In the 1890s the British arrived in Zambia. They named the country Northern Rhodesia. This was because of the British businessman and politician Cecil Rhodes. Southern Rhodesia was what is now named Zimbabwe.

#The white immigrants dominated Zambia. Some Indians moved in too. Zambia is rich in metals such as copper. A white man who become Prime Minister of Zambia was Sir Godfrey Huggins. He said ”we have a racial partnership here. It is a partnership of rider and horse. ” Despite his racialist views he was not an ignoramus – he was a surgeon.

After the Second World War black Zambians began to agitate for greater involvement in the decision-making process. Zambia was briefly united with Zimbabwe and Malawi in the Central African Federation. However, this did not last.

Kenneth Kaunda was the leader of the United National Independence Party (UNIP). Kaunda demanded independence. In 1964 his wish was granted. Zambia became a republic within the Commonwealth. Kaunda was a socialist and his country was run on socialist lines.

In the 1970s there was a conflict in Zimbabwe which borders Zambia to the south. Zambia took the side of the black nationalists ZAPU and allowed them to base themselves in Zambia. ZAPU’s armed wing ZANLA used Zambia as a jumping off point for raids into Zimbabwe. UNIP made Zambia a one party state.

In the late 80s the Zambian economy hit a bad patch. Prices rocketed. Massive protest compelled Kaunda to stand down as president. He was succeeded by Frederick Chiluba. After him came Levy Mwanawasa. Mwanawasa led the Movement for Multiparty Democracy.

In 2014 he met George W bush several years before he was introduced to Bush was the Vice President of Zambia. Bush assumed people were joking.
In recent years many Chinese people have moved in.

The official language is English.

The capital city is Lusaka. The country borders Malawi, Mozambique, the Democratic Republic of Congo and Angola. Zambia has no coastline.

The national anthem is ‘Stand and sin of Zambia proud and free’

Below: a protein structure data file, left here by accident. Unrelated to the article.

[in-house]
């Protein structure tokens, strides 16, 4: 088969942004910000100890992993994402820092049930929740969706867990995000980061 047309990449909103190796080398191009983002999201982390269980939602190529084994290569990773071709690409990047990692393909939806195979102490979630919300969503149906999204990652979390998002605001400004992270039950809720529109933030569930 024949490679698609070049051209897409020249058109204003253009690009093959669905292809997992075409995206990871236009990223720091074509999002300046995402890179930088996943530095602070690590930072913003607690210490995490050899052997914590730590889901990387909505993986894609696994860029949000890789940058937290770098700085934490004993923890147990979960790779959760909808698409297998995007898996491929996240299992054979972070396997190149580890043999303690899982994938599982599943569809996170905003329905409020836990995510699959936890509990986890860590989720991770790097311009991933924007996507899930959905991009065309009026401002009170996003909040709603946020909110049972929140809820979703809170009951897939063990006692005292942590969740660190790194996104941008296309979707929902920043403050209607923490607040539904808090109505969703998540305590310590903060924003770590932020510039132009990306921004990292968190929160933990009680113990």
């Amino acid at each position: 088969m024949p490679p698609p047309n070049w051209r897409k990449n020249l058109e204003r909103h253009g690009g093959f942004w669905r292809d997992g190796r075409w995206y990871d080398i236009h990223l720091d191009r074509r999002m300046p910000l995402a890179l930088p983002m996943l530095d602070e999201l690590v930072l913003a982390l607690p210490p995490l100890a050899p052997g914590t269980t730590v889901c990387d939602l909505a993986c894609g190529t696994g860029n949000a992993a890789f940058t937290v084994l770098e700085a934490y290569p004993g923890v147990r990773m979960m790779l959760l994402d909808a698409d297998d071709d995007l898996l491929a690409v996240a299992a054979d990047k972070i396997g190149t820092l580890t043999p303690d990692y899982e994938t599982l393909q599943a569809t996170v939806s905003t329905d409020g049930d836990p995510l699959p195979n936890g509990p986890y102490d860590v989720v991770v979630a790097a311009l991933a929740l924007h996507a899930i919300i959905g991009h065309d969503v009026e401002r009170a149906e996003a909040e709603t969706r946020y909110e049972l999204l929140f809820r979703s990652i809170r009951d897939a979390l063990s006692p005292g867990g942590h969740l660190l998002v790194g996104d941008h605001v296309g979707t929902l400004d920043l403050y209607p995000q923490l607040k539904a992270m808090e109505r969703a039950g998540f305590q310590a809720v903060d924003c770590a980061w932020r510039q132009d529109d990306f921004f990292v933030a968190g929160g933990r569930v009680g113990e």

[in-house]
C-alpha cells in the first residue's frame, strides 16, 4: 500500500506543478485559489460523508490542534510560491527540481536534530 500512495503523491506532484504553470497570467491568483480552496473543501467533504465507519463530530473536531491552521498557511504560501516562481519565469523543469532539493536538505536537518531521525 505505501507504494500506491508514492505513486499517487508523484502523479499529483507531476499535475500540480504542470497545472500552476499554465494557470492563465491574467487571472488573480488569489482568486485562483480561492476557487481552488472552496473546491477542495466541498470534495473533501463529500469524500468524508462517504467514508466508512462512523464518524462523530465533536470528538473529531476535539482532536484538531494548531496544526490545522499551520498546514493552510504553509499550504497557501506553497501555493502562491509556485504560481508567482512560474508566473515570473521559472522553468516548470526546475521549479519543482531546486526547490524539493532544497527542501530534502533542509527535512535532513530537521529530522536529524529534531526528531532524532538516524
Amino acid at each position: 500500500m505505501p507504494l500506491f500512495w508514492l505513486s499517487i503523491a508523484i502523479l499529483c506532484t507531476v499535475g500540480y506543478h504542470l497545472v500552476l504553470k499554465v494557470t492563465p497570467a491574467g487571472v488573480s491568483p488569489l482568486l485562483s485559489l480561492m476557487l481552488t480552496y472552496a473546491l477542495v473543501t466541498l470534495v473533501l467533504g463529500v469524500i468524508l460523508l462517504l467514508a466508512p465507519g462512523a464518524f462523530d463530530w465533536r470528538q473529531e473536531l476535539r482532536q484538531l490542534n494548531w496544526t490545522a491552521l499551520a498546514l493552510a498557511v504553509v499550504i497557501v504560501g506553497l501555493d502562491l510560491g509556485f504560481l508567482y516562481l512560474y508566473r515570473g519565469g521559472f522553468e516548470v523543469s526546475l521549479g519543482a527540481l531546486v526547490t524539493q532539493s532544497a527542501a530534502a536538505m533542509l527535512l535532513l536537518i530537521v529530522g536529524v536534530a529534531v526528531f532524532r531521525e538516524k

The fag has the Africa national colours – green, red, black and orange as well as an eagle.
The currency is th Kwacha.
Ndola is the second city.
1. What was the old name of Zambia
2. What is the majority race here?
3. When did the British arrive there?
4. What geographical feature lends its name to this nation?
5. Which country is adjacent to Zambia to the south?
6. Who was the founding president of Zambia?
7. Who was Sir Godfrey Huggins?
8. Which other two countries comprised the Central African Federation?
9. What is unusual about President Guy Scott?
10. Name a Bantu language of this country.
11. Is Zambia land locked?
12. What is the name of the capital?
13. What is the money called?
15. What is the symbol on the flag?
16. Name two neighbours of this country. Two marks.
17. What is the national language?
18. Name two Asian ethnicities in Zambia. Two marks.
19. What is the this country?




This is a country in the Middle East.

Yemen is bounded by Saudi Arabia to the north and the Arabian Sea to the south. The Red Sea lies to the west and Oman lies to the east.

Yemen is mountainous but there is desert too. There is oil but it is not an affluent nation.

Yemen is an Arabic speaking country. The people of Yemen are Muslims without exception. There was Jewish community there but they departed for Israel in the 1970s. Most Yemenis are Sunnis but a few are Shias.
The capital city of Yemen in Sana’a. The second city is Aden which is a port.